In our evaluation of the utility of LiF for the social sciences, which was conducted online, we asked N = 7402 participants to express their opinion on the physical attractiveness of an avatar’s face (the dependent variable y). All faces were identical, except for the brow-nose-chin ratio (first independent variable x1) and the eye-to-eye distance (second independent variable x2). Our goal was to use LiF to sequentially and simultaneously determine the values of x1 and x2 that maximize y.

Our experiment had two objectives. First, we intended to test whether LiF would indeed converge towards an optimal value of two treatments simultaneously in the face of considerable noise. Second, we wanted to examine whether LiF would be able to withstand external shocks. Fig 4 displays the raw answers on the rating scale as provided by our N = 7402 participants in sequence. The gray line shows the raw scores and illustrates lucidly the extremely noisy setting: raw ratings range from 0 to 100 at almost any configuration of the actual face. The solid black line presents a moving average rating over a sample of 150 participants; this line clearly describes an upwards trend—indicating increasing average attractiveness—over the first 2000 data points after which the (average) ratings seem to stabilize. The “dip” in mean ratings around i = 3750 is caused by our external shock, as described later in the text.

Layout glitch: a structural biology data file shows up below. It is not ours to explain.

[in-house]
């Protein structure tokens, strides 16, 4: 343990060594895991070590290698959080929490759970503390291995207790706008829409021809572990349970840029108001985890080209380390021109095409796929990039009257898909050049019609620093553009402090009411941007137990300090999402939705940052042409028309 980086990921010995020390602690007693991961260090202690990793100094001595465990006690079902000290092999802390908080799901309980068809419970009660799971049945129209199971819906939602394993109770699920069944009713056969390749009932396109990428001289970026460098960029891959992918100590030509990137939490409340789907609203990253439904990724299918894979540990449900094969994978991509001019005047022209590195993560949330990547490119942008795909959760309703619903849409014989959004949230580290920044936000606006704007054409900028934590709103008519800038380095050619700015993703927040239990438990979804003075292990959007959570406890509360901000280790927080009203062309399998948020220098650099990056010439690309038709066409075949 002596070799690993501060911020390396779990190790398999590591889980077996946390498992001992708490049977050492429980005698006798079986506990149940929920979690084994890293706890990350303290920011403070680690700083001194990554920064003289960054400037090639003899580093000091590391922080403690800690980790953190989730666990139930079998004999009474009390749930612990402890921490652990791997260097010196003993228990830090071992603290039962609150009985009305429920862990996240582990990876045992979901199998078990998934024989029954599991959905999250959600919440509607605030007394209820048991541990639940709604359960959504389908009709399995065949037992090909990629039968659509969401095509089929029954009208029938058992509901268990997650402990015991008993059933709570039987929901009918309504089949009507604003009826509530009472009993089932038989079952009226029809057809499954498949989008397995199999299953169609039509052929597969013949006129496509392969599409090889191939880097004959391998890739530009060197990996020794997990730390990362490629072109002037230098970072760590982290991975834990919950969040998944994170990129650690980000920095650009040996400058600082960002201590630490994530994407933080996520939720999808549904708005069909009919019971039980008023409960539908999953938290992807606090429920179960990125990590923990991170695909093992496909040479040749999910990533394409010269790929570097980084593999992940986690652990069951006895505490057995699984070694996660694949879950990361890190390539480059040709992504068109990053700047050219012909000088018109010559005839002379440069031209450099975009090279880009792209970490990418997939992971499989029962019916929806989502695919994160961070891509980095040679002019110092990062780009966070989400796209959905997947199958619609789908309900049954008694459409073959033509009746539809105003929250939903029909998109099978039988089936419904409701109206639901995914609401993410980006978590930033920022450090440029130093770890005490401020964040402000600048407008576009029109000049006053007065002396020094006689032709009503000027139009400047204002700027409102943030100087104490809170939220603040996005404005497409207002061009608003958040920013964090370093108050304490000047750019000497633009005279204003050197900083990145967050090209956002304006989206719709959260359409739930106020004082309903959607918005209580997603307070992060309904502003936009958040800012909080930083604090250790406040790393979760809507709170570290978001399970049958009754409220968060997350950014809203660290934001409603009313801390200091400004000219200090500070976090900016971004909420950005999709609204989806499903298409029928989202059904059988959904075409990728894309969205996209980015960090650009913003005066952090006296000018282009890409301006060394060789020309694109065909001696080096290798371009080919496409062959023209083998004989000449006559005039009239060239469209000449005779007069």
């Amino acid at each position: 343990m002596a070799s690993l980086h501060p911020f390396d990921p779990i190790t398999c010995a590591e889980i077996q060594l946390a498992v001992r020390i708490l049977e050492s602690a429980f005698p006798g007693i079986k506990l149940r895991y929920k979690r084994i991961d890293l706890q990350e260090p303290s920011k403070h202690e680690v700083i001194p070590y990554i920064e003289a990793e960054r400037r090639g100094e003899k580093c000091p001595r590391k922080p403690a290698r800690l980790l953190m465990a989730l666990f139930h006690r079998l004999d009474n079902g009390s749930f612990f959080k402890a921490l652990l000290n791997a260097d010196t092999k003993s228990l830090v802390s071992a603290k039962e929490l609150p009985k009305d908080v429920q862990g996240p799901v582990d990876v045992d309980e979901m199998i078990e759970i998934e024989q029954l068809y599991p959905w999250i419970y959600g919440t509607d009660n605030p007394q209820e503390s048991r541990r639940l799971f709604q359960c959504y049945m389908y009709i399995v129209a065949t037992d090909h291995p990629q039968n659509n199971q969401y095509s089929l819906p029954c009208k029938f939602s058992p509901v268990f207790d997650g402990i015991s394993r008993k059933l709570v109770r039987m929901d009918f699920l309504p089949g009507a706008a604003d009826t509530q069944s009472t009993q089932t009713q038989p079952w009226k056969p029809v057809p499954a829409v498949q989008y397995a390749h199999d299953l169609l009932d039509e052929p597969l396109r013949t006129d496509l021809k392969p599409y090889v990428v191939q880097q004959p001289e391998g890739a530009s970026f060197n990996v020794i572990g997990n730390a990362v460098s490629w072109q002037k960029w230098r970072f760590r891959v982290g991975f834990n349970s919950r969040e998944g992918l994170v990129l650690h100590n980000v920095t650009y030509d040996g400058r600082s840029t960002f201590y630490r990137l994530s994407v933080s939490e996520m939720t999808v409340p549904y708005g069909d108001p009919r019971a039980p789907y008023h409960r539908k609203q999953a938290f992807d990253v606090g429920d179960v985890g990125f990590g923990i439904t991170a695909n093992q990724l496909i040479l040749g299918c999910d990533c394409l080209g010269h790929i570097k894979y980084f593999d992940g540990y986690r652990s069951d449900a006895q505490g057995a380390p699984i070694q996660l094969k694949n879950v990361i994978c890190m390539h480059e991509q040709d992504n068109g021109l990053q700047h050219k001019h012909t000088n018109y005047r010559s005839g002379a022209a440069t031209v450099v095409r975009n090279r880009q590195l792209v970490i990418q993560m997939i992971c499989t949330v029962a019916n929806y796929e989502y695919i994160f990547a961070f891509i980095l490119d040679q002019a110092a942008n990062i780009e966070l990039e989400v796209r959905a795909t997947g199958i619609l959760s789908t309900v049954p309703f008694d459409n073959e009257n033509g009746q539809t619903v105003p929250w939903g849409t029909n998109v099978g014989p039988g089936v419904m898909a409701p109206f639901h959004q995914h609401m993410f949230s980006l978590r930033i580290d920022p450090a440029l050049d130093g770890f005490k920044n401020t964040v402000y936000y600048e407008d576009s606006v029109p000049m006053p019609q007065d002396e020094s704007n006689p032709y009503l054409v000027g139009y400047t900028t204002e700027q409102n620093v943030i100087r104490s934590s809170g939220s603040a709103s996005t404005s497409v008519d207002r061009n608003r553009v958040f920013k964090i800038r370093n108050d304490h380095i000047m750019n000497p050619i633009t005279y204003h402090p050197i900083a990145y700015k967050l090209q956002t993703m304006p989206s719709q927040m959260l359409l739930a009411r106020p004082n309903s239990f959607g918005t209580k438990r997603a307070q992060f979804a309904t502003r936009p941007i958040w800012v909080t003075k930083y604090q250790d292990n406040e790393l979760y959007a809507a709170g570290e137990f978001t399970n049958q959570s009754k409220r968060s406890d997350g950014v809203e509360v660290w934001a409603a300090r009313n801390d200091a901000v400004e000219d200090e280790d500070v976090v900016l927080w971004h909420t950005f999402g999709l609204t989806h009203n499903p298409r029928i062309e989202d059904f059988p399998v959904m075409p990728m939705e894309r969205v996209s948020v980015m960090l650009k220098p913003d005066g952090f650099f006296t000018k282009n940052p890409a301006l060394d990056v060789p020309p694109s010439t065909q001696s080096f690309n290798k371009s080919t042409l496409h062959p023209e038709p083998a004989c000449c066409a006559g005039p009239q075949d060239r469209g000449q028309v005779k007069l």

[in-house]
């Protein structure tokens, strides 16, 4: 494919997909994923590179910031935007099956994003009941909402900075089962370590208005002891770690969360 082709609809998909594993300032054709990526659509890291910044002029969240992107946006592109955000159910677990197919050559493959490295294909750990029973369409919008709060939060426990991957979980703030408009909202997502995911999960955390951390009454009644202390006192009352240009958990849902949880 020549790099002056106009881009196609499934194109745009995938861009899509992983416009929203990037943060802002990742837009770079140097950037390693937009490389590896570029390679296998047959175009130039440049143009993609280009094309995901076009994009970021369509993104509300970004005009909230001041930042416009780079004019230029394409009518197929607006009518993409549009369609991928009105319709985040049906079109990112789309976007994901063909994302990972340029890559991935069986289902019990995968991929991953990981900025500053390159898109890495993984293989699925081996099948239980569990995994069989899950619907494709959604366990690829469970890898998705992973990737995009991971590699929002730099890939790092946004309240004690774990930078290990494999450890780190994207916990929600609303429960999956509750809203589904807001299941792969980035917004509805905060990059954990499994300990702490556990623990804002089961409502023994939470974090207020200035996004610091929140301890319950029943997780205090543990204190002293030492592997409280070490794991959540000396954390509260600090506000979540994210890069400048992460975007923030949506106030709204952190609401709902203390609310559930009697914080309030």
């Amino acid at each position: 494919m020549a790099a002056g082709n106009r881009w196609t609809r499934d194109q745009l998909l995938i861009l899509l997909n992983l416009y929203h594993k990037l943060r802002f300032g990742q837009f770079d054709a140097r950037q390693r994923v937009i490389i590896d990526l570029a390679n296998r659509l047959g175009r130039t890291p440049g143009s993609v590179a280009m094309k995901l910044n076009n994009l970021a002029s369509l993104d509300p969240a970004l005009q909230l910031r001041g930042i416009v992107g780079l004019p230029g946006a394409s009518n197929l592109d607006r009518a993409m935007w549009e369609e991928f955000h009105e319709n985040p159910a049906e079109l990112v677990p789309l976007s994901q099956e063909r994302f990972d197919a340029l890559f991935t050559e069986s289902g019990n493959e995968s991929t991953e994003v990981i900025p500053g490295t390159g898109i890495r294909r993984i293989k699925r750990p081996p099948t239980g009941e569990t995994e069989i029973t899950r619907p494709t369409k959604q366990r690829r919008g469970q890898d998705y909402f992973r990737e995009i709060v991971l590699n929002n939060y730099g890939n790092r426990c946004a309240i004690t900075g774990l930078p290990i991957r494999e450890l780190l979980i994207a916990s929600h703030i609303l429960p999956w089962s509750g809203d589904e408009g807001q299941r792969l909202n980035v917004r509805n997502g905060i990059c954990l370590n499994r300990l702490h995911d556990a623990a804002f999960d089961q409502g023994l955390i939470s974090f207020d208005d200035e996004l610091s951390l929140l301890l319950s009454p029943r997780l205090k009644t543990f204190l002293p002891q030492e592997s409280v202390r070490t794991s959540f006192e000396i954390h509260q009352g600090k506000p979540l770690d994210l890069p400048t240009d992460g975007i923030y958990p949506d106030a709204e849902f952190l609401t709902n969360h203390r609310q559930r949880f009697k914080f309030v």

We have shown how the algorithm of lock-in feedback amplifiers, which is routinely used in high-precision physics experiments [38], can be applied to social science experiments. In this setting the algorithm allows experimenters to optimally choose treatment values in a multidimensional treatment space even in the face of large noise. Furthermore, we have demonstrated that this approach can quickly recover from external perturbations—an important feature that increases its potential for social science experiments in which contextual changes are likely to introduce such external perturbations. In the current study we track the (group)-average subjective evaluation of beauty; we assume that this is relatively constant within the study given shared timing and context. LiF would theoretically be able to measure fluctuations in the subjective experience within individuals if their opinions were measured sequentially over time; an approach not further explored here. Finally, we have demonstrated that the method can unveil non-trivial, unexpected correlations between the variables involved in a social experiment.